Memoing is often used in logic programming to avoid redundant evaluation of similar goals, often on programs that are inherently recursive in nature. The interaction between memoing and recursion, however, is quite complex. There are several top-down evaluation strategies for logic programs that utilize memoing to achieve completeness in the presence of recursion. This paper's focus, however, is on the use of naive memoing in Prolog. Using memoing naively in conjunction with recursion in Prolog may not produce expected results. For example, adding naive memoing to Prolog's evaluation of a right-recursive transitive closure may be incomplete, whereas adding naive memoing to Prolog's evaluation of a left-recursive transitive closure may be terminating and complete. This paper examines the completeness of naive memoing in linear-recursive, function-free logic programs evaluated with Prolog's top-down evaluation strategy. In addition, we assume that the program is definite and safe, having finite base relations and exactly one recursive predicate. The goal of the paper is a theoretical study of the completeness of naive memoing and recursion in Prolog, illustrating the limitations imposed even for this simplified class of programs. The naive memoing approach utilized for this study is based on extension tables, which provide a memo mechanism with immediate update view semantics for Prolog programs, through a source transformation known as ET. We introduce the concept of ET-complete, which refers to the completeness of the evaluation of a query over a Prolog program that memos selected predicates through the ET transformation. We show that left-linear recursions defined by a single recursive rule are ET-complete. We generalize the class of left-linear recursions that are ET-complete by introducing pseudo-left-linear recursions, which are also defined by a single linear recursive rule. To add left-linear recursions defined by multiple linear recursive rules to the class of ET-complete recursions, we present a left-factoring algorithm that converts left-linear recursions defined by multiple recusive rules into pseudo-left-linear recursions defined by a single recursive rule. Based on these results, the paper concludes by identifying research directions for expanding the class of Prolog programs to be examined in future work.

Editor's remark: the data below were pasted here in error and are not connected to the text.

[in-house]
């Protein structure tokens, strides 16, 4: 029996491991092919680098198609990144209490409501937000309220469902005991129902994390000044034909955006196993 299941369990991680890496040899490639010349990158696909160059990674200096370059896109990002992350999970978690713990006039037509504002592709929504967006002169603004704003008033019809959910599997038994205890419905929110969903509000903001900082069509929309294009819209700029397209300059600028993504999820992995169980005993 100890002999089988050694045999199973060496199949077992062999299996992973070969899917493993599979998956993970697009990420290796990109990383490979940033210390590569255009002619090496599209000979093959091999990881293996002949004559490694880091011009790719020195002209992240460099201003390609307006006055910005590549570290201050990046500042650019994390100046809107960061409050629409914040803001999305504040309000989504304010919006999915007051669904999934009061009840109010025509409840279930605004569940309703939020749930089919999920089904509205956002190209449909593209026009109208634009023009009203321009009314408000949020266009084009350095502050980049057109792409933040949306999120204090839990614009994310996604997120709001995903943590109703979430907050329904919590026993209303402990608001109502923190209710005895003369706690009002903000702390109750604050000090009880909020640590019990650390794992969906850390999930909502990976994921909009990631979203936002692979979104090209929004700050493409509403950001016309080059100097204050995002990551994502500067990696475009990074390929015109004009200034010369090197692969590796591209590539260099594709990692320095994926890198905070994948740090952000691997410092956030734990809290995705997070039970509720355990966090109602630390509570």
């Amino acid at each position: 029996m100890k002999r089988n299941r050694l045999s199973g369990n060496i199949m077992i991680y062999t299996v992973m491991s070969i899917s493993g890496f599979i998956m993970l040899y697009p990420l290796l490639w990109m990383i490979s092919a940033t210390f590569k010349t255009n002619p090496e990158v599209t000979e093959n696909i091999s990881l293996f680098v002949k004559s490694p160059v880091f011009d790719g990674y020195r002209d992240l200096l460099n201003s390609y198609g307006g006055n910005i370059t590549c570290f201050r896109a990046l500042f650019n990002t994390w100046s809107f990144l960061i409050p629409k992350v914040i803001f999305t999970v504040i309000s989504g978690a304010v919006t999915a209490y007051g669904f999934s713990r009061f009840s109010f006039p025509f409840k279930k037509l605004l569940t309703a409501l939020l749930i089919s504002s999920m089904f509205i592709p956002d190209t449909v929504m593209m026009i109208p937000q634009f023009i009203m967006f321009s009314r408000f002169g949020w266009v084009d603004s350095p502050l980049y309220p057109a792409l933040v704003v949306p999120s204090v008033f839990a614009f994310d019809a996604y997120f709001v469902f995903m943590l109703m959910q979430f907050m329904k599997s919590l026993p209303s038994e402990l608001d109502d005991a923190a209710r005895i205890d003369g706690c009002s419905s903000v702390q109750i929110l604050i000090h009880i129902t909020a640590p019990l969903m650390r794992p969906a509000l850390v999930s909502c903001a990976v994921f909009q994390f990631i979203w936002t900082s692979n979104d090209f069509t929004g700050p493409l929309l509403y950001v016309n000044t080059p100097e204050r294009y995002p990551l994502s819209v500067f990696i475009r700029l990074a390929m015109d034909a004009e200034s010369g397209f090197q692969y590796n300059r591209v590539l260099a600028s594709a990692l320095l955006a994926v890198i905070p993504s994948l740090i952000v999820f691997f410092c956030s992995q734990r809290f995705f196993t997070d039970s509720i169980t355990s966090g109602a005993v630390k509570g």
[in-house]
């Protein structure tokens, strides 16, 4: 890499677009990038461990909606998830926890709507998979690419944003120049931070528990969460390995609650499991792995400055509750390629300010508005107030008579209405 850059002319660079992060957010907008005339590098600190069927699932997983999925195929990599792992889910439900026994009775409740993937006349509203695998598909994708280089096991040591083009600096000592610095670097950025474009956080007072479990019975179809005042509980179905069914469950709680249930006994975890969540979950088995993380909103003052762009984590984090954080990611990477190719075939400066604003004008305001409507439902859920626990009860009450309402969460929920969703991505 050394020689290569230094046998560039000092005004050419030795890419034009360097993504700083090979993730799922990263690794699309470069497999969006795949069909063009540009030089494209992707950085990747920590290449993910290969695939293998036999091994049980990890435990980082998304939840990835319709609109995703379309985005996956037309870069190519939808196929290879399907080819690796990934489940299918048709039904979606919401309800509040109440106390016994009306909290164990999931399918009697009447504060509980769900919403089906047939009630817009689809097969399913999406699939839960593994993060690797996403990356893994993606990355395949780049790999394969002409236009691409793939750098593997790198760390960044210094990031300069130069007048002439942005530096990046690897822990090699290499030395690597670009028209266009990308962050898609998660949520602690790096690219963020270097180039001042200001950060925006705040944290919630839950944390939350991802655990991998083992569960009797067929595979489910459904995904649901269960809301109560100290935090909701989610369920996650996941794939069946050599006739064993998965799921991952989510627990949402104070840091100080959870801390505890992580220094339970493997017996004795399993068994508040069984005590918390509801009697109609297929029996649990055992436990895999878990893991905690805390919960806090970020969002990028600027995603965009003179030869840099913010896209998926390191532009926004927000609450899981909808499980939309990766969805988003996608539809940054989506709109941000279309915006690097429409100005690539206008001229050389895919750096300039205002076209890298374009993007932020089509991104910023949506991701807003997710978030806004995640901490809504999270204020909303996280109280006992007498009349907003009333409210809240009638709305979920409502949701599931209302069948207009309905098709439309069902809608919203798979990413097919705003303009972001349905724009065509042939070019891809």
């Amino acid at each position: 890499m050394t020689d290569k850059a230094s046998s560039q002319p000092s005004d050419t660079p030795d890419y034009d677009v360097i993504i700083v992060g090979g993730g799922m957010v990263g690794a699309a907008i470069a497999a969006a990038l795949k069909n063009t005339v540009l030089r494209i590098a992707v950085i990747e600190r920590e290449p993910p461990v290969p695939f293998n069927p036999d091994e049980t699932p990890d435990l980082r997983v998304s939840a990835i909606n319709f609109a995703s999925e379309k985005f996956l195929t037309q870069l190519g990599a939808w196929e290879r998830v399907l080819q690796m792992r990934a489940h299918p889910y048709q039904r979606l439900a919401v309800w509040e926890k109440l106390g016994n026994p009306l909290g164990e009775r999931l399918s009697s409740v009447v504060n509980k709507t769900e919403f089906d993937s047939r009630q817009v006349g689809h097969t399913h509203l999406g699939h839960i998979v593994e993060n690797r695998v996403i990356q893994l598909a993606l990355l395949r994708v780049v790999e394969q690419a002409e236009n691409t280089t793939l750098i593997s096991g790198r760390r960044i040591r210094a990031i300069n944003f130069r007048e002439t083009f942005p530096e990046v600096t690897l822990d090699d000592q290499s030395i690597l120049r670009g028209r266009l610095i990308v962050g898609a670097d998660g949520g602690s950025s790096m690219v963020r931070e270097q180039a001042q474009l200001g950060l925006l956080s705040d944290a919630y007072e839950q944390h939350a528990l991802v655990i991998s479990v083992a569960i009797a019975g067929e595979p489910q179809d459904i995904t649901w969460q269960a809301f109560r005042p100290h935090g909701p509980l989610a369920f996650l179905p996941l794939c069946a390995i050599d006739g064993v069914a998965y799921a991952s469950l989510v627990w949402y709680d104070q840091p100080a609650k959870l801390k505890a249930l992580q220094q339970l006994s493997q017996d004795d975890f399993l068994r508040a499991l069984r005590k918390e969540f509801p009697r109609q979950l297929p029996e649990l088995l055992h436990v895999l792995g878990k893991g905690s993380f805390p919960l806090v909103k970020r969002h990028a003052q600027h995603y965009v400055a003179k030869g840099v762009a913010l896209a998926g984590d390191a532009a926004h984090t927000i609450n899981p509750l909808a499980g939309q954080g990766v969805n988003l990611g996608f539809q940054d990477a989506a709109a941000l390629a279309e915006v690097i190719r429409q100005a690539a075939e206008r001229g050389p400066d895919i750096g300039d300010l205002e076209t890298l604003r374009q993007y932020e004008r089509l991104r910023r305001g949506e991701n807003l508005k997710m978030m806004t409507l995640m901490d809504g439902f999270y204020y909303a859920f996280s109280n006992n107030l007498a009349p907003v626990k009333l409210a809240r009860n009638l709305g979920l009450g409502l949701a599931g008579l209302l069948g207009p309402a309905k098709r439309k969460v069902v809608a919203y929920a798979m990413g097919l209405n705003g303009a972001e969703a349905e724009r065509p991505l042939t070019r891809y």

- Logic Programming
ASJC Scopus subject areas
- Theoretical Computer Science
- Hardware and Architecture
- Computer Networks and Communications